The world is losing its large carnivores, their ranges are collapsing and many species are at risk of extinction.
“Promoting tolerance and coexistence with large carnivores is a crucial societal challenge that will ultimately determine the fate of Earth’s largest carnivores and all that depends upon them, including humans,” write the co-authors of a review article, in the Jan. 10 issue of Science, about the largest carnivore species on Earth.
Despite their scary reputation, carnivores deserve credit for all kinds of ecological services, among them, helping fight climate change (they eat the grazers that gobble down young trees and other vegetation that could be holding carbon), improving streams and stream banks, helping other smaller predators cope with climate change, eating diseased deer, elk and other wild animals that might otherwise contaminate livestock and, possibly, helping ranchers achieve sustainable pasture lands.
Lead author William Ripple of Oregon State University has done work in the Pacific Northwest’s Olympic National Park and in Yellowstone National Park revealing carnivores’ roles in those ecosystems. The UW’s co-author on the paper is Aaron Wirsing, an assistant professor of environmental and forest sciences, who studies how prey animals react when large predators such as wolves are present.
This paper takes a global perspective to look at the status of 31 of the largest carnivores on Earth, three-quarters of which have declining populations. These are charismatic animals like wolves, tigers, leopards and bears – but also hyenas and, interestingly, sea otters. Otters eat sea urchins that would otherwise graze on kelp. Fewer sea otters mean kelp beds are eaten down and no longer take up as much carbon dioxide.
As lions and leopards decline in West Africa, another example in the paper, olive baboons have increased eating forest animals including smaller primates and raiding livestock and crops on farms.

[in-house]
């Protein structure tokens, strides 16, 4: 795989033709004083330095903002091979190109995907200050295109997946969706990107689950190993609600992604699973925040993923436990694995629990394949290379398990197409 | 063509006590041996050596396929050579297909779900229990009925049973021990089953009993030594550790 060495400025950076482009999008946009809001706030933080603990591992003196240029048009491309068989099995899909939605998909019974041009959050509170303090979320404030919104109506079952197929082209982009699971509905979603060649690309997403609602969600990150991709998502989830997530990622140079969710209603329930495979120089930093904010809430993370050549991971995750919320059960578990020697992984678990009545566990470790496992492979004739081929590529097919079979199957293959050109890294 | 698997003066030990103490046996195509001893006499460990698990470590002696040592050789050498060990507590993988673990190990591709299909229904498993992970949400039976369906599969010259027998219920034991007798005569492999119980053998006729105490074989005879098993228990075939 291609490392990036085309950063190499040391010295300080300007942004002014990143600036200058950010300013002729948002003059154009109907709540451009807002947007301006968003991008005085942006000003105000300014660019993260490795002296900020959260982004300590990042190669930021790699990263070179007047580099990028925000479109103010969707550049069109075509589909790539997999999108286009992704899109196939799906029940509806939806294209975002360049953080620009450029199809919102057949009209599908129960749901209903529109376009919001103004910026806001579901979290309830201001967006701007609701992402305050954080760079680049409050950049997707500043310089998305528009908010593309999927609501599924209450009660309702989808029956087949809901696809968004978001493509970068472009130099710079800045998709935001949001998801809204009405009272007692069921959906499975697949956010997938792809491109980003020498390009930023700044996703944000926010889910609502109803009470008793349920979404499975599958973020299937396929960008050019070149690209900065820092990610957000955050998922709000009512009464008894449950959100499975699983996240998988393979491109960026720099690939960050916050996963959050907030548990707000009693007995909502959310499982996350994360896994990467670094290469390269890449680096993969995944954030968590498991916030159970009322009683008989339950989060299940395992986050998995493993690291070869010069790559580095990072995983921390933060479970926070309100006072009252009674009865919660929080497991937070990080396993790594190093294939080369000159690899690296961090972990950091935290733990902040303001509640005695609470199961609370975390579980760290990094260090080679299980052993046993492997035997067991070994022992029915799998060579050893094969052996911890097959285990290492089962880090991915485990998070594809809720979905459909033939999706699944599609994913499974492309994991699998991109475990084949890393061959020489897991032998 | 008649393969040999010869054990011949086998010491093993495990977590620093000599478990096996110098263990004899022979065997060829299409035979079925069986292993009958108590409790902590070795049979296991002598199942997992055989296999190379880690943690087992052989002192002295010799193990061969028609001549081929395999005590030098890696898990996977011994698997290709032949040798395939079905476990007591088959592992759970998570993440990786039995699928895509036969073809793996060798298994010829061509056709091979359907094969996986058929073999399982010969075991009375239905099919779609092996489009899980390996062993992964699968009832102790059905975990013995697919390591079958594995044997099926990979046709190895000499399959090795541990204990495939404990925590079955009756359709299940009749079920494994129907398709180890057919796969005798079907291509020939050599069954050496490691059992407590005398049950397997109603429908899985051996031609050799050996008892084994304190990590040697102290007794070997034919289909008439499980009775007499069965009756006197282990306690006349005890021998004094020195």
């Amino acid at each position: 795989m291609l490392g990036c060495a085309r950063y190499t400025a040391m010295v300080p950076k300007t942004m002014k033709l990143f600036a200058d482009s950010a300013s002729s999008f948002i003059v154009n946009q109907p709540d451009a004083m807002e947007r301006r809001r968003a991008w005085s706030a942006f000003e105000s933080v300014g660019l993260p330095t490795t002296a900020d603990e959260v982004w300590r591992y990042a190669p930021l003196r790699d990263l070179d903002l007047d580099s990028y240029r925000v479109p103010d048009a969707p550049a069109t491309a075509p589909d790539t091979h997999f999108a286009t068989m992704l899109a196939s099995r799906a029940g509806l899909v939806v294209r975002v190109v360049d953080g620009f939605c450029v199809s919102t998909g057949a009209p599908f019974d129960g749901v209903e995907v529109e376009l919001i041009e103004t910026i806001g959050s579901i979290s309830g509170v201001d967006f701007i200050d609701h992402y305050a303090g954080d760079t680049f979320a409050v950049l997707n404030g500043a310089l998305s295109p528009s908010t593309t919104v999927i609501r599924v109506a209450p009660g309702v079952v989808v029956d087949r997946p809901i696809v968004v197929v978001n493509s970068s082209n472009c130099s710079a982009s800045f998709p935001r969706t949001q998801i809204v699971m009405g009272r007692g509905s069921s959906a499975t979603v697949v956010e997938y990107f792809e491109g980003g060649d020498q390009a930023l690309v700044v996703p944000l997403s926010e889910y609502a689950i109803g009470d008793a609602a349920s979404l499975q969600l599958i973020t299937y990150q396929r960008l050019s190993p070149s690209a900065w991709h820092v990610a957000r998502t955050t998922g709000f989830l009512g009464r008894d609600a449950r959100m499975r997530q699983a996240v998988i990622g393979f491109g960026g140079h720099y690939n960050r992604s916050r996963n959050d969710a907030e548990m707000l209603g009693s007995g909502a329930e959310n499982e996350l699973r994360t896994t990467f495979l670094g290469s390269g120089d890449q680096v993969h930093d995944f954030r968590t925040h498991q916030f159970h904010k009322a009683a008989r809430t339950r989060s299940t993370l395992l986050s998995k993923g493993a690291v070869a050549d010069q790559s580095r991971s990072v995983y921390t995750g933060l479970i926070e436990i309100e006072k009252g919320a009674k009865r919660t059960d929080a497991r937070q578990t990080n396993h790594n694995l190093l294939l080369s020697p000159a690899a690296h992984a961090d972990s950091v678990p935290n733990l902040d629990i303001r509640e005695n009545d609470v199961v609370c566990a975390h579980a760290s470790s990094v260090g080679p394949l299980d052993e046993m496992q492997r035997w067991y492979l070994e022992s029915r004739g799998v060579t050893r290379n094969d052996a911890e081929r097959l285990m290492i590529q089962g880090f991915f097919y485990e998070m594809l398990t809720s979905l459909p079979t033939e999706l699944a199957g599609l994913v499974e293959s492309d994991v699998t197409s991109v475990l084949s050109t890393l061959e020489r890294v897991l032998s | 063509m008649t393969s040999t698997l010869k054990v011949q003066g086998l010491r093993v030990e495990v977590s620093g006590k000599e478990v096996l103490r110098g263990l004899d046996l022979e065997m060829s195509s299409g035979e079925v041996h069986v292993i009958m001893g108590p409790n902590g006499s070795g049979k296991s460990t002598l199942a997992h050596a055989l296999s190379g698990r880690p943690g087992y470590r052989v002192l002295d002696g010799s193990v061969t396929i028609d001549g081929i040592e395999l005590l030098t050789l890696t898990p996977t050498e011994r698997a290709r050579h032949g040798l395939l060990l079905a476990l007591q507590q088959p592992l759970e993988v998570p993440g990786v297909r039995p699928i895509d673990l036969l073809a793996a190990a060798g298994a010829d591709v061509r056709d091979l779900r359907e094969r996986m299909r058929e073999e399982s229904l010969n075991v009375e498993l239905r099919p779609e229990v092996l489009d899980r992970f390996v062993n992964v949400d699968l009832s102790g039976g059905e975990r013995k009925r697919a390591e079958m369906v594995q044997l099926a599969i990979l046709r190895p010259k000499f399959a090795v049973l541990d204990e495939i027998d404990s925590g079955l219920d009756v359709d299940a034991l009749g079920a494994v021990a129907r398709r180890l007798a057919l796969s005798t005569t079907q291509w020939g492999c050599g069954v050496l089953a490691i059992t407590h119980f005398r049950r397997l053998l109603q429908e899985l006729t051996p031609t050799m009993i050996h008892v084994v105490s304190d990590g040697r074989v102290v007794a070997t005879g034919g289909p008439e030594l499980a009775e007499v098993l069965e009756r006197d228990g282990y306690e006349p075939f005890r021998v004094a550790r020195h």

Here in Washington, deer populations have thrived and likely over-browsed plant communities for decades in the absence of gray wolves, Wirsing said. Eating small trees and other vegetation to the ground along streambeds means less habitat for birds, and streams are more likely to be filled with sediments from soil erosion and overheated because of lack of shade. Now with wolves back in the state, Wirsing is leading a study sponsored by the National Science Foundation to document changes to deer populations and forest landscapes.
The co-authors write that the classic conception of carnivores’ role in ecology is that they deplete resources such as fish, wildlife and domestic livestock, That is now outdated and in need of fundamental change, they write.
The 14 co-authors from the U.S., Australia, Italy and Sweden call for an international initiative to conserve large predators in coexistence with people. They suggest that such an effort be modeled on the Large Carnivore Initiative for Europe, a nonprofit scientific group affiliated with the International Union for the Conservation of Nature.
For more information:
Wirsing, 206-543-1585, firstname.lastname@example.org
Wirsing will be conducting field work near Republic, Wash., between Jan. 8-11, ask Sandra Hines, 206-543-2580, for cell phone number.